Lawyers, residents want area marked for ‘emergency’ so reconstruction can begin
By Eric Heinz
The continuous crack through 88-year-old Frances Bier’s home, extending through another 11 homes on the 200 block of Via Ballena, has her concerned.
She said she doesn’t want to move and neither do her neighbors. The neighborhood fears, though, if something isn’t done soon to repair the damages from a 2011 landslide (which left homes significantly damaged or red-tagged), it could make the situation worse than it already is.
Last week, the homeowners affected by the landslide settled out of court with the city of San Clemente and Shorecliffs Golf Club.
Shorecliffs Golf Club and the city agreed to pay $10.8 million for the repairs, which would include restoring portions of the bluffs and creating a drainage pipe that doesn’t run under the homes. Currently water is flowing just past the bluff in a pipe next to the golf course. There currently is no timeline as to when construction can begin.
The city and the golf course were sued because they maintain the infrastructure, but because of the settlement no one is assuming liability.
The landslide, attorney Serge Tomassian said, was the result of a drainage pipe that built up pressure and ruptured, causing the hillside on which the homes sit to collapse.
Most of the money from the lawsuit is paid through insurance funds, according to Tomassian.
While the city and the homeowners have settled, City Engineer Bill Cameron said no work can begin until mitigation requirements—such as obtaining permitting from entities such as the California Coastal Commission and other entities—are met.
“Permits need to be obtained before construction starts,” Cameron said. “That was signed by all (involved). The city is in favor of an expedited process.”
Cameron said even if the city designated it as an emergency site, it wouldn’t remove the requirements necessary to start the project.
“(The homeowners) are working on the plans right now and trying to get the permits in place to get the project started, and hopefully when all the costs are determined they’ll be less than the settlement agreement,” Cameron said. “You still have all these other steps for the rest of the settlement agreement. Basically it comes down to that. But the city is in favor of getting the repair done as quickly as possible.”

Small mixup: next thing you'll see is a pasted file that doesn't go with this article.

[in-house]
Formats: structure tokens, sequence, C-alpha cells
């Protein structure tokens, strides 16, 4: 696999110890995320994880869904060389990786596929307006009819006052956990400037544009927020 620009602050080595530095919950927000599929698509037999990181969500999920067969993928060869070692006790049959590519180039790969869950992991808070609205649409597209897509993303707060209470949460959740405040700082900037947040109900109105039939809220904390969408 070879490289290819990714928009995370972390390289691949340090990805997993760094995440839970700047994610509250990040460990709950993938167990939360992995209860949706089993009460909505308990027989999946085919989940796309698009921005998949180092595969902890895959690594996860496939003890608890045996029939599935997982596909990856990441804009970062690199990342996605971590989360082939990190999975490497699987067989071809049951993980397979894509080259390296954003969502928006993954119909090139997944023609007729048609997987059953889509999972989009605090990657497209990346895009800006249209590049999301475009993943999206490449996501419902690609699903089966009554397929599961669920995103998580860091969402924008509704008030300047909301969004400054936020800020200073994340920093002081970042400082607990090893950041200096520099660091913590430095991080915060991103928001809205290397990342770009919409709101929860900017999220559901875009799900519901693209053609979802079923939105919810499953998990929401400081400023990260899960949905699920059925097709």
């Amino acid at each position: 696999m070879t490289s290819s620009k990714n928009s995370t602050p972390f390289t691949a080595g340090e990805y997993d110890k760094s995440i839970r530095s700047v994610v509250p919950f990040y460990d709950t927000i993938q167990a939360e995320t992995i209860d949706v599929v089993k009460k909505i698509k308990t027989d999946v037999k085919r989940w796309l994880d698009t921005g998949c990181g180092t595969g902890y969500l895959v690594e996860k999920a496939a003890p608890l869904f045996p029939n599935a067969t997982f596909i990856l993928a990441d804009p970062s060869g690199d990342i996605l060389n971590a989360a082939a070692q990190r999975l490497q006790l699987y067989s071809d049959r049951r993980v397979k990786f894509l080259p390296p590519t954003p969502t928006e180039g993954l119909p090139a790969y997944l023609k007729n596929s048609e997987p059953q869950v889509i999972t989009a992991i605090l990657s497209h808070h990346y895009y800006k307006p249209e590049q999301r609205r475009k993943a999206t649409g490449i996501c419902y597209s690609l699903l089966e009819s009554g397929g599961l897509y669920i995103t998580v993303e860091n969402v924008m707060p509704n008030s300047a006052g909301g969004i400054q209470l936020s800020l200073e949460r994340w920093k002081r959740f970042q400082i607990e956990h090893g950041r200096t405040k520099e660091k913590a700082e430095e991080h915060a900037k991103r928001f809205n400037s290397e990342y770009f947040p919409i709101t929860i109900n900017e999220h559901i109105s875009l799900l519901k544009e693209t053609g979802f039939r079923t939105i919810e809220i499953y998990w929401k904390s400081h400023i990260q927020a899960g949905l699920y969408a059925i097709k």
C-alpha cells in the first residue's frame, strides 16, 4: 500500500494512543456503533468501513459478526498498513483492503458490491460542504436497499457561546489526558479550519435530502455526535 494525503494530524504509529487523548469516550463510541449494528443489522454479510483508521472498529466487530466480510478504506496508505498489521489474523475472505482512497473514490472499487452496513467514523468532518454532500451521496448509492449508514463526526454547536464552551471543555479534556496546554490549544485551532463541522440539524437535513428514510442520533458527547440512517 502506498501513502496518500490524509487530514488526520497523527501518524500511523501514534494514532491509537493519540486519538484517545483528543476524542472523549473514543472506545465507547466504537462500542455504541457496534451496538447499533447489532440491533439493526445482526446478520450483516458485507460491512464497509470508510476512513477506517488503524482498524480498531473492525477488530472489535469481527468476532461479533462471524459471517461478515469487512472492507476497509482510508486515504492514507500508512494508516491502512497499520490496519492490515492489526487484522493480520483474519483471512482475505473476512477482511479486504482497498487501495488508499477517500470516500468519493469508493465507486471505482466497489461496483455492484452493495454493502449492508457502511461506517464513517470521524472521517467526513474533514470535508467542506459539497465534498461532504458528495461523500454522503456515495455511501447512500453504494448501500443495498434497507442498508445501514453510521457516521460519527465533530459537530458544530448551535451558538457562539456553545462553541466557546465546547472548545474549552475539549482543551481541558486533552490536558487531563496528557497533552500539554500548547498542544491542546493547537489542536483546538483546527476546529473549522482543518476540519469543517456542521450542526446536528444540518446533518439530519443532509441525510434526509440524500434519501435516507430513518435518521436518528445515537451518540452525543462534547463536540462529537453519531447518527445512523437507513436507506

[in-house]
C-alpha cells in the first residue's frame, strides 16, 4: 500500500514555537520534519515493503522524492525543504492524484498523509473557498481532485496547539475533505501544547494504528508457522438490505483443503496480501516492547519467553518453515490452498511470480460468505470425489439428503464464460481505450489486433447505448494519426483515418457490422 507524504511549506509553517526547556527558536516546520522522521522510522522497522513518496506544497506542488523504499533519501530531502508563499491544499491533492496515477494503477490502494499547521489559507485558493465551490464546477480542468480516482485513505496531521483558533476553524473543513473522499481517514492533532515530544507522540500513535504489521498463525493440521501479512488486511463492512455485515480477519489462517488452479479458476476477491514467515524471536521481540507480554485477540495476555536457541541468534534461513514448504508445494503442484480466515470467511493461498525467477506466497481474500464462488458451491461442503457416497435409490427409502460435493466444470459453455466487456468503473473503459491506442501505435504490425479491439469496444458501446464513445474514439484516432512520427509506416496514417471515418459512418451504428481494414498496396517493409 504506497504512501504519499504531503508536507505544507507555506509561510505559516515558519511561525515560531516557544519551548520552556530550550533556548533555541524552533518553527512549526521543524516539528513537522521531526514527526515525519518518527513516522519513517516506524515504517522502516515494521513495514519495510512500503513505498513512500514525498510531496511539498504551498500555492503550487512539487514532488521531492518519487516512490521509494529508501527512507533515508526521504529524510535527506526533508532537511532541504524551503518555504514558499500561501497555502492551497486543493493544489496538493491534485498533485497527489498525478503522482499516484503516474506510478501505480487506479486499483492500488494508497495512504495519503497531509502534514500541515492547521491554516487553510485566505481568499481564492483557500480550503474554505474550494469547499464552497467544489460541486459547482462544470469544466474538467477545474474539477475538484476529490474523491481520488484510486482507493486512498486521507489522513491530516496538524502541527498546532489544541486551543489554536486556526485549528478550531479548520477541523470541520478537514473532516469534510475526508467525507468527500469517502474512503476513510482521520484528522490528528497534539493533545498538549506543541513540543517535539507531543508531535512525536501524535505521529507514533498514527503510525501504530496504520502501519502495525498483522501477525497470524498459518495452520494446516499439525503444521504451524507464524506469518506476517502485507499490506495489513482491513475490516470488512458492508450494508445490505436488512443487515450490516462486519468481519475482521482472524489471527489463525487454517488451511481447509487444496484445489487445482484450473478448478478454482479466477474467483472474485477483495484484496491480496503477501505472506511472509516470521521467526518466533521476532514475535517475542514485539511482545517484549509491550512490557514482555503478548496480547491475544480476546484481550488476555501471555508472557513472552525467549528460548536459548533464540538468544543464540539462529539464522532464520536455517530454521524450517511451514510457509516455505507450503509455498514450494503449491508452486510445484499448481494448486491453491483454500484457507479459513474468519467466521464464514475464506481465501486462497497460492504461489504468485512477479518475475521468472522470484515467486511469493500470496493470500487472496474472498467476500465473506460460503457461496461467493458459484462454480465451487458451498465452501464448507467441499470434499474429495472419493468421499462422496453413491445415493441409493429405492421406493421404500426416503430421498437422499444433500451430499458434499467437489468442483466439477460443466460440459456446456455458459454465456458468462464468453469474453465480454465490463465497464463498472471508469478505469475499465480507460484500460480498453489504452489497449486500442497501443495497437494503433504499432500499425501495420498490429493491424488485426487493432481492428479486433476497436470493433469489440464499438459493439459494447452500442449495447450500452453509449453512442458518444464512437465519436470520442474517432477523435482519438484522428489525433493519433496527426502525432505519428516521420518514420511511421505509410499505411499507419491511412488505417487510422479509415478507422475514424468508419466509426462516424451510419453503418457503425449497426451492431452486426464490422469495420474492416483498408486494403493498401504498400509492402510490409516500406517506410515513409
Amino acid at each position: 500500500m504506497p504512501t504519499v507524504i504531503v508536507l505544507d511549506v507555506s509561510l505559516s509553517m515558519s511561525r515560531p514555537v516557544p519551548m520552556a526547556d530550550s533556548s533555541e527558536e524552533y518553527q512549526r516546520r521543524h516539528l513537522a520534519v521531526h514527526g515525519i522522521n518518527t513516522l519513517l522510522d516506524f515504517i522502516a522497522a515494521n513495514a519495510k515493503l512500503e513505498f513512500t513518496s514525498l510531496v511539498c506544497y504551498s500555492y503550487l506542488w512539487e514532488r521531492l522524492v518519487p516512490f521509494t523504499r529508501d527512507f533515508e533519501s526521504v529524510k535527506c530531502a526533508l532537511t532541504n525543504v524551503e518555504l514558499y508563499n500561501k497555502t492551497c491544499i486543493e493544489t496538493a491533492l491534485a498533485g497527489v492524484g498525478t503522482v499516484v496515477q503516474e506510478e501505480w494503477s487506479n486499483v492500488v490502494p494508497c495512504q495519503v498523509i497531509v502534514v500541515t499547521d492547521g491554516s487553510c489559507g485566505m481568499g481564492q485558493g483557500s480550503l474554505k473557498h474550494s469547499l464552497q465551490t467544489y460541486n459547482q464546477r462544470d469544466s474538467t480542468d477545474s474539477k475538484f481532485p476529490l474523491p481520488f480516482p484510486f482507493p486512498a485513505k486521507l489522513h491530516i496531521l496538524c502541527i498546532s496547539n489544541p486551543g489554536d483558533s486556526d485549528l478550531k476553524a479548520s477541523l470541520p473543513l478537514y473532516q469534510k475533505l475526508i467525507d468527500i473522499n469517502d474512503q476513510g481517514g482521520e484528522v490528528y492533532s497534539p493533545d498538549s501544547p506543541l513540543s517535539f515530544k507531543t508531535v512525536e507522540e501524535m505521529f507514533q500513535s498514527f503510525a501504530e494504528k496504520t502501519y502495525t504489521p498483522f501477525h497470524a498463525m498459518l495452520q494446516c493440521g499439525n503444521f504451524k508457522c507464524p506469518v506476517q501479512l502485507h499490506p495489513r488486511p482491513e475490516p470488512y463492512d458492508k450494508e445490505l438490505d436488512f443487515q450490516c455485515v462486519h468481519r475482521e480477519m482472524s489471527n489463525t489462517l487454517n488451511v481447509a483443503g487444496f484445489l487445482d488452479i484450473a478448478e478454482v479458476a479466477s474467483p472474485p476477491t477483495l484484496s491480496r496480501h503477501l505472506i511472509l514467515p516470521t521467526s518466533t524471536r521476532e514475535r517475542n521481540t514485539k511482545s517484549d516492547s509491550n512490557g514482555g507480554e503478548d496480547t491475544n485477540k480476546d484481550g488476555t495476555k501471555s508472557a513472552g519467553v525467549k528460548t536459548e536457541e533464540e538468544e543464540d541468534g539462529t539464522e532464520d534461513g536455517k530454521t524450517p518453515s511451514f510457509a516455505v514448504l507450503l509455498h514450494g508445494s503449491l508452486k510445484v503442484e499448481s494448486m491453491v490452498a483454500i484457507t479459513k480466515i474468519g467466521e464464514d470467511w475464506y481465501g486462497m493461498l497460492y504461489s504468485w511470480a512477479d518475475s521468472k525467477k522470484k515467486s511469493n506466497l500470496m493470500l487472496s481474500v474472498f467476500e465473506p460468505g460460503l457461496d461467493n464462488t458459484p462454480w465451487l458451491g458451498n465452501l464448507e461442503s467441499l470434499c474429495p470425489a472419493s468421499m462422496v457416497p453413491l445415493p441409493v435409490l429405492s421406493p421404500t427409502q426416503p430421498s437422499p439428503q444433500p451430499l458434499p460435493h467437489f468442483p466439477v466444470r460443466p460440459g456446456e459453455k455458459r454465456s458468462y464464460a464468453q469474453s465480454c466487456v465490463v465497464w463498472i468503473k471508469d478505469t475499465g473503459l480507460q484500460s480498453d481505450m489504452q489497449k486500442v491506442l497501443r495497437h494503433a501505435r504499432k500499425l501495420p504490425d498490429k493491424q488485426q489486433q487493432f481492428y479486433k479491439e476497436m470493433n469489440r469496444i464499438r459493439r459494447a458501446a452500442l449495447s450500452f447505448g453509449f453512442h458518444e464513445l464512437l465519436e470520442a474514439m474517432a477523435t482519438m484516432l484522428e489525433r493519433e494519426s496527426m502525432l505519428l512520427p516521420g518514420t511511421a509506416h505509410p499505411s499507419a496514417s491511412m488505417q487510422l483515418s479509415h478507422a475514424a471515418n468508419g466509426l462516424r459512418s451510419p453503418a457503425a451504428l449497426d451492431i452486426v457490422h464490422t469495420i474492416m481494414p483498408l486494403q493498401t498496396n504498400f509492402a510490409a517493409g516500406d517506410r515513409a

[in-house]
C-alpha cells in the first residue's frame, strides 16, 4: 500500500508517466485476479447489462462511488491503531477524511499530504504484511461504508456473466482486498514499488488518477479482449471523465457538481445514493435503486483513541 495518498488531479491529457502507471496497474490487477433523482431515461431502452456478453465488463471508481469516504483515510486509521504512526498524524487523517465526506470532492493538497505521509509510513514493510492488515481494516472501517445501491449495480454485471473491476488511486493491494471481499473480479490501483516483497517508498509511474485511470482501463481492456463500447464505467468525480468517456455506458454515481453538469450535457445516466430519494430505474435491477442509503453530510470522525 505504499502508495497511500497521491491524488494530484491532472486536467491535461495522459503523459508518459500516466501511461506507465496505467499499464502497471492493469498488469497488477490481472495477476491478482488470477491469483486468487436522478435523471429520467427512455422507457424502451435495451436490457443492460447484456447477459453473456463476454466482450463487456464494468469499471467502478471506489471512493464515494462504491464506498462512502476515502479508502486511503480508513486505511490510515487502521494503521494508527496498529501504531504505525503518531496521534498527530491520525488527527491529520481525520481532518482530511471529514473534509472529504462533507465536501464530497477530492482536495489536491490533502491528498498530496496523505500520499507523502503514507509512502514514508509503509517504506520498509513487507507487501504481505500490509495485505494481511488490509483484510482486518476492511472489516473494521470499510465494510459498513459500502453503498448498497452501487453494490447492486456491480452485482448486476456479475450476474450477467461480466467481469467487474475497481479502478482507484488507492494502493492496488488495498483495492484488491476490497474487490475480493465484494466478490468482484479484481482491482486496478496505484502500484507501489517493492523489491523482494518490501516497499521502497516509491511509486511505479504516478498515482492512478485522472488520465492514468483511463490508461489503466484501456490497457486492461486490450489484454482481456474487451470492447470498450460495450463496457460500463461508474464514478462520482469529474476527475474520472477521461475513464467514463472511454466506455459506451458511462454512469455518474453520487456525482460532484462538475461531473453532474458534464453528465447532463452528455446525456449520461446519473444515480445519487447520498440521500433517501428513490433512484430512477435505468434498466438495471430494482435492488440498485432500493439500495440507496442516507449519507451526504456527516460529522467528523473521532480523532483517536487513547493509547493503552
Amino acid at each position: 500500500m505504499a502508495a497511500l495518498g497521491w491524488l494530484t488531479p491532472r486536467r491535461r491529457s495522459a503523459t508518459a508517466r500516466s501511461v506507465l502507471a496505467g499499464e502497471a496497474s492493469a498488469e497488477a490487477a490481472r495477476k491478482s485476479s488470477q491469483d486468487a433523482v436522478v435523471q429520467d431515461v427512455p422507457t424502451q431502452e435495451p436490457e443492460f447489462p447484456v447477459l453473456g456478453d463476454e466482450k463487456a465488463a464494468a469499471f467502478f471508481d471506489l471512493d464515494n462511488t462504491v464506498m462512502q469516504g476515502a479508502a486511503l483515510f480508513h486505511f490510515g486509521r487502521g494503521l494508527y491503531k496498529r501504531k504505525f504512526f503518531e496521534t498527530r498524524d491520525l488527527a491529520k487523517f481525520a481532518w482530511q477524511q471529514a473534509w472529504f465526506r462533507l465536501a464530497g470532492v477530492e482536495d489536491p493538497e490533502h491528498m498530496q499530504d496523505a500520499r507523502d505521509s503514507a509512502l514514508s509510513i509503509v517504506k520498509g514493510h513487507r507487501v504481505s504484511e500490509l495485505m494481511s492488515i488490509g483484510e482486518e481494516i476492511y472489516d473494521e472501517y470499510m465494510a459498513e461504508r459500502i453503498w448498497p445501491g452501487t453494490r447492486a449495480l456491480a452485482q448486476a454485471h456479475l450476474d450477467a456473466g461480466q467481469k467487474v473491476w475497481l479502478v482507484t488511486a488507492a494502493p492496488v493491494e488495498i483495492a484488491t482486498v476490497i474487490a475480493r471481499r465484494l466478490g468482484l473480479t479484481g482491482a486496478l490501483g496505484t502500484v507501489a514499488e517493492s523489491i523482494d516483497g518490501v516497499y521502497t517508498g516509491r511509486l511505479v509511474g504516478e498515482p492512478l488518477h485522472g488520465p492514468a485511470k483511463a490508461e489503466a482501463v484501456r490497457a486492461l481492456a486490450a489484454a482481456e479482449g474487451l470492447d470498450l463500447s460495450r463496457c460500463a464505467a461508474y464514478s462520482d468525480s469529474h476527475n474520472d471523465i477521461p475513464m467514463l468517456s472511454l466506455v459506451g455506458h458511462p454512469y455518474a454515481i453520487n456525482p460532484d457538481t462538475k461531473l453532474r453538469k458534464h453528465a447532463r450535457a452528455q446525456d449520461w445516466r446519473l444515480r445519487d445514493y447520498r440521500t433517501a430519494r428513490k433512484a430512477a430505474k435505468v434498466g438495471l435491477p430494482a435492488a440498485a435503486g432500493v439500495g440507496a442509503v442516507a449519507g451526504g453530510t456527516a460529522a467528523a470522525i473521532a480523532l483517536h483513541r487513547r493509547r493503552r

Engineers hired by Tomassian’s law firm stated in letters from January that the site should be designated as an emergency situation due to the condition of the hillside and the possibility that heavy rains could make the situation even worse.
“The undersigned and American Geotechnical recommend that you do whatever you can to light a fire under whomever needs to have that fire lit under them to get this project underway,” a letter dated Jan. 15 from American Geotechnical’s Gregory Axten to Tomassian read. “The tragedy has been substantial to the homeowners over the last few years but will be regrettable and disproportionately worse if another episode of landslide occurs. Such an event is very possible and even likely in response to the upcoming rains.”
Ralph Jeffery, president of Pacific Coast Land Consulting, also hired by Tomassian’s firm, echoed Axten’s sentiments in another letter.
One home that was red-tagged belongs to 93-year-old Ann Cole, who moved into the home when former President Richard Nixon was in office. She said she wants to return to her home if possible.
“I really would love to get back into it, lord willing, if they get it fixed fast enough,” Cole said.